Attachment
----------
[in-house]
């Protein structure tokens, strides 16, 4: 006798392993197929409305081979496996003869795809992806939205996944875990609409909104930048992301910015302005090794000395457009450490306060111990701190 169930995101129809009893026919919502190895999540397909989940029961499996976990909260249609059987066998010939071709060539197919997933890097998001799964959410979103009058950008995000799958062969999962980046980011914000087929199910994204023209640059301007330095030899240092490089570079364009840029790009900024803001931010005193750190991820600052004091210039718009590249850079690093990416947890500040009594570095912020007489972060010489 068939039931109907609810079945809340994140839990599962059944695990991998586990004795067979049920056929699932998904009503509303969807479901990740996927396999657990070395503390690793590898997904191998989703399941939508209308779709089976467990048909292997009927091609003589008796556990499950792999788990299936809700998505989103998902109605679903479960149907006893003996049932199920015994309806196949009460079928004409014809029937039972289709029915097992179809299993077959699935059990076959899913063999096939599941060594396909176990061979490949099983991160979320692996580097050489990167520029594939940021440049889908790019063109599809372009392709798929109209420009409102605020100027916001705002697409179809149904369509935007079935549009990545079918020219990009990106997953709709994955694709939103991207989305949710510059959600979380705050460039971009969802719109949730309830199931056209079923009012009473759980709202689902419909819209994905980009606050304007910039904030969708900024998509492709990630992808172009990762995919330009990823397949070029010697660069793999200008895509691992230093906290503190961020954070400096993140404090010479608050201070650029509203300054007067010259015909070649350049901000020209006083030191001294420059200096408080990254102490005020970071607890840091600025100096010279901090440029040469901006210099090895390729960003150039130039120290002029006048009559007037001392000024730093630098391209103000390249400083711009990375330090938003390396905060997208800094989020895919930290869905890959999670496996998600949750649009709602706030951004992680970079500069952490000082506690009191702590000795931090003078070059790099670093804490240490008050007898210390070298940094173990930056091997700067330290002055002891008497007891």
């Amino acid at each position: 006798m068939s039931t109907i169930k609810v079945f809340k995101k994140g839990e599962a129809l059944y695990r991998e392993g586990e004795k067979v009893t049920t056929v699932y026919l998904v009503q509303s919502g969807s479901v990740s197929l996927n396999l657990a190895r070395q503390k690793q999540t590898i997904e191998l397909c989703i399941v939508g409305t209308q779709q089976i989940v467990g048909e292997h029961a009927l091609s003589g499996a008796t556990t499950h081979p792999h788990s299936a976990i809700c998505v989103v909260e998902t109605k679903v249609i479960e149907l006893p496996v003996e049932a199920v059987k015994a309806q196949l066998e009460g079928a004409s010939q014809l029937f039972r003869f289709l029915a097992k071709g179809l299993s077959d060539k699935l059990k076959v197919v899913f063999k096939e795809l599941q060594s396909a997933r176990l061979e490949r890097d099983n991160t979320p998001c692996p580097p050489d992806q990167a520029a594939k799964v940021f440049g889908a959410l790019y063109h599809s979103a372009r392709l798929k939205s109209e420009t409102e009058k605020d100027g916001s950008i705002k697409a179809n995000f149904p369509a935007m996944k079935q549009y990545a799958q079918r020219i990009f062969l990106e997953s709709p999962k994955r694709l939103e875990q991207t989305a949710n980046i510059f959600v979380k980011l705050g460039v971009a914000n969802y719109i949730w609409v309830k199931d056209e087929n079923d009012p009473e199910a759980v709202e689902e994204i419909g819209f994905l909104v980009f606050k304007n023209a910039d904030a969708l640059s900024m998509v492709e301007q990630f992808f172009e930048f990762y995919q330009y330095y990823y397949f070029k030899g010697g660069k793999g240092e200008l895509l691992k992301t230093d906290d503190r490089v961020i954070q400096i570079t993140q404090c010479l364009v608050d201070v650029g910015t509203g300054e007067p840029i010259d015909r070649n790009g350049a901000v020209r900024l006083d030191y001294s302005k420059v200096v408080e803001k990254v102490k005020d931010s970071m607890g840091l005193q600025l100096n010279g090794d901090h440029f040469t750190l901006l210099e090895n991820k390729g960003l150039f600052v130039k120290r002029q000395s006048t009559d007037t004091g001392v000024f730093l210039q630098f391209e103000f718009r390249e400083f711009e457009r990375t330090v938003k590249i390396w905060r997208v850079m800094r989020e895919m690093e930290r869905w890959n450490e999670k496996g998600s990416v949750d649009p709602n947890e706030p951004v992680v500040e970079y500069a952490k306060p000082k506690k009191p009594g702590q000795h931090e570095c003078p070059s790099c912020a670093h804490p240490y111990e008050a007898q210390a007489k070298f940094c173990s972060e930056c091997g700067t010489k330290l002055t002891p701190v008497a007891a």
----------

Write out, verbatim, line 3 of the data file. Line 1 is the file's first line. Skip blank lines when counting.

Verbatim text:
């Amino acid at each position: 006798m068939s039931t109907i169930k609810v079945f809340k995101k994140g839990e599962a129809l059944y695990r991998e392993g586990e004795k067979v009893t049920t056929v699932y026919l998904v009503q509303s919502g969807s479901v990740s197929l996927n396999l657990a190895r070395q503390k690793q999540t590898i997904e191998l397909c989703i399941v939508g409305t209308q779709q089976i989940v467990g048909e292997h029961a009927l091609s003589g499996a008796t556990t499950h081979p792999h788990s299936a976990i809700c998505v989103v909260e998902t109605k679903v249609i479960e149907l006893p496996v003996e049932a199920v059987k015994a309806q196949l066998e009460g079928a004409s010939q014809l029937f039972r003869f289709l029915a097992k071709g179809l299993s077959d060539k699935l059990k076959v197919v899913f063999k096939e795809l599941q060594s396909a997933r176990l061979e490949r890097d099983n991160t979320p998001c692996p580097p050489d992806q990167a520029a594939k799964v940021f440049g889908a959410l790019y063109h599809s979103a372009r392709l798929k939205s109209e420009t409102e009058k605020d100027g916001s950008i705002k697409a179809n995000f149904p369509a935007m996944k079935q549009y990545a799958q079918r020219i990009f062969l990106e997953s709709p999962k994955r694709l939103e875990q991207t989305a949710n980046i510059f959600v979380k980011l705050g460039v971009a914000n969802y719109i949730w609409v309830k199931d056209e087929n079923d009012p009473e199910a759980v709202e689902e994204i419909g819209f994905l909104v980009f606050k304007n023209a910039d904030a969708l640059s900024m998509v492709e301007q990630f992808f172009e930048f990762y995919q330009y330095y990823y397949f070029k030899g010697g660069k793999g240092e200008l895509l691992k992301t230093d906290d503190r490089v961020i954070q400096i570079t993140q404090c010479l364009v608050d201070v650029g910015t509203g300054e007067p840029i010259d015909r070649n790009g350049a901000v020209r900024l006083d030191y001294s302005k420059v200096v408080e803001k990254v102490k005020d931010s970071m607890g840091l005193q600025l100096n010279g090794d901090h440029f040469t750190l901006l210099e090895n991820k390729g960003l150039f600052v130039k120290r002029q000395s006048t009559d007037t004091g001392v000024f730093l210039q630098f391209e103000f718009r390249e400083f711009e457009r990375t330090v938003k590249i390396w905060r997208v850079m800094r989020e895919m690093e930290r869905w890959n450490e999670k496996g998600s990416v949750d649009p709602n947890e706030p951004v992680v500040e970079y500069a952490k306060p000082k506690k009191p009594g702590q000795h931090e570095c003078p070059s790099c912020a670093h804490p240490y111990e008050a007898q210390a007489k070298f940094c173990s972060e930056c091997g700067t010489k330290l002055t002891p701190v008497a007891a």